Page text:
Waitangi Tribunal Hears Wananga Claim
12 October 2005
Aotearoa Institute Te Kuratini o Nga Waka Trust Board
Waitangi Tribunal Hears Te Wananga O Aotearoa Claim
Dr Tui John Adams and Mr Harold Maniapoto, spokespeople for the Aotearoa Institute, say that they have mixed feelings about the Aotearoa Institute’s opportunity to have its say before the Waitangi Tribunal tomorrow when its application for urgency is heard.
They say “they are keen to have their day in court, the shame of it is that we have been forced to take the Crown to the Waitangi Tribunal again, because it has failed to work with Maori to ensure the prosperity of a unique education institution serving the needs of all New Zealanders.”
“The situation is urgent and we have no other remedy available. The Wananga Council is being dominated by crown interests. That Council is currently negotiating a charter with the Crown that will impose a quota of 100% Maori on the Wananga by 2008. The Wananga faces a future of expelled non-Maori students, reduced EFTS and staff being laid off.”
“If the Crown is allowed to continue down this path, Te Wananga o Aotearoa will be a wananga in name only, and it will be cut off from the iwi and communities that created it, who will have no role in its future.”
“We will not stand by and watch this happen.”
“We took the Crown to the Waitangi Tribunal in 1998, and it found in our favour. The Crown accepted the Tribunals findings and recommendations and apologised to us. Now, not only has it failed to fully implement the settlement by failing to pay the suspensory loan, the Crown is committing numerous new breaches of the Treaty.
As we speak, those breaches are causing irreversible prejudice to Te Wananga o Aotearoa and the students it serves.”
Mr Maniapoto and Dr Adams are particularly angry that the Crown’s lawyers have failed to understand the nature of Aotearoa Institute’s claim.
“They say that there is no need for the Waitangi Tribunal to inquire into our claim because the Auditor-General is going to report on the Wananga. That is an insult. We understand that the Auditor-General can only inquire into financial matters, and has no power to consider breaches of the Treaty.”
“The Crown cannot seriously be trying to tell us that the Auditor-General will be reporting on the Crown’s:
Breach of the Treaty principles of partnership and good
- Breach of the Article 2 obligation to guarantee Maori the right to exercise rangatiratanga over its taonga;
- Failure to actively protect a taonga under Article 2;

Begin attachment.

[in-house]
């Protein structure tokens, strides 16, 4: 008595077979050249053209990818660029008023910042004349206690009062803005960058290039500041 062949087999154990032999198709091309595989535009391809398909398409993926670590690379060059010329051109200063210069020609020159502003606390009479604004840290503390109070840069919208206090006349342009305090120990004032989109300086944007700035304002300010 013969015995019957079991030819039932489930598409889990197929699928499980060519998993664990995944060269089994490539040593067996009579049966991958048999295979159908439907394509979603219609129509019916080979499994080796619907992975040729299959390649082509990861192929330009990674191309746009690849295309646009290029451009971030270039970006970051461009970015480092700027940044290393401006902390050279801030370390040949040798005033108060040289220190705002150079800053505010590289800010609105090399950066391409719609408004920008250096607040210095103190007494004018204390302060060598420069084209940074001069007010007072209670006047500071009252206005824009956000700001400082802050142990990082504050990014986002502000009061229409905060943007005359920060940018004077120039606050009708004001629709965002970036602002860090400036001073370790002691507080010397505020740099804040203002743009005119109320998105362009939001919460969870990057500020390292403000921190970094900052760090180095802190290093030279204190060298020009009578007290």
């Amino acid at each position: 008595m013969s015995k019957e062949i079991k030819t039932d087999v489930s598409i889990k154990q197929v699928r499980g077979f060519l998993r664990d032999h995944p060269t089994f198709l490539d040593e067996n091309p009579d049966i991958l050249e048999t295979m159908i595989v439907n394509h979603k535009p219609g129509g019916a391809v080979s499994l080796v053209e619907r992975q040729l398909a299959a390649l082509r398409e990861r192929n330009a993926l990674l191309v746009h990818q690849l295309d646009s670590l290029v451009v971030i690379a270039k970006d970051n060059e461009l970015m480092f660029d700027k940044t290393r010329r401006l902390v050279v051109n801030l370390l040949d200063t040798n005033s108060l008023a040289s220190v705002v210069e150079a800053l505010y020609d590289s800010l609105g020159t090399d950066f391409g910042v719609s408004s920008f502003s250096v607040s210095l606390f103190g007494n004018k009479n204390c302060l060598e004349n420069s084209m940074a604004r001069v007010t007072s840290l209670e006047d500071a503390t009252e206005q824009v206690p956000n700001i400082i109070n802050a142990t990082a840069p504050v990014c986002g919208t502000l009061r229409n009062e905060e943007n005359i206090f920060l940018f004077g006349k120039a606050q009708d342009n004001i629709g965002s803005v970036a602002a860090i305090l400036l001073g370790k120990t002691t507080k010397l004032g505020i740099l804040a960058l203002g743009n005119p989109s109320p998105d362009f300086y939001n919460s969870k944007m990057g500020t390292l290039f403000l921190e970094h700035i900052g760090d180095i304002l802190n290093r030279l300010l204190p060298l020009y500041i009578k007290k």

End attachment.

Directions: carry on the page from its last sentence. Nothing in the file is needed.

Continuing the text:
- Failure to allow the right of development of a taonga under Article 2;
- Breach of Article 3 to not subject TWOA to racial discrimination; and
- Breach of its obligations of proper governance.”
“That is just a selection of Treaty breaches that we have alleged in this claim.”
“It is true that the Crown’s failure to pay the suspensory loan was the cause of this claim. But it is the manner in which the Crown failed to pay the suspensory loan, and the actions it has been able to take as a result of non-payment, which lie at the heart of this claim. This claim is not about money alone. This claim is about who controls Te Wananga o Aotearoa and what a wananga is. It is also about how Treaty partners should deal with each other when problems arise.”
“We have stated before that the Wananga is a racially inclusive institution and that we will not allow the Crown to impose an apartheid policy on a cherished taonga. Te Wananga o Aotearoa is about what and how education is provided, and not about who it is provided to. As its name suggests, it is an institution for all New Zealanders. That is what the communities and iwi that created Te Wananga o Aotearoa envisaged when it was established, and we are seeking to protect their right to adhere to that vision.”
“That is why we have come to the Waitangi Tribunal, and that is why we are proud to be here.”
Aotearoa Institute applied for an urgent hearing of its Waitangi Tribunal Claim on 19 September 2005. The Waitangi Tribunal has decided to convene a conference to hear the claimants and other interested parties, rather than deal with the application for urgency on the papers. The judicial conference will commence at 1pm at the Duxton Hotel in Wellington.
If the Waitangi Tribunal grants urgency, it will determine the procedure to be followed for Aotearoa Institute’s substantive claim, with the aim of hearing and reporting on the claim as quickly as possible.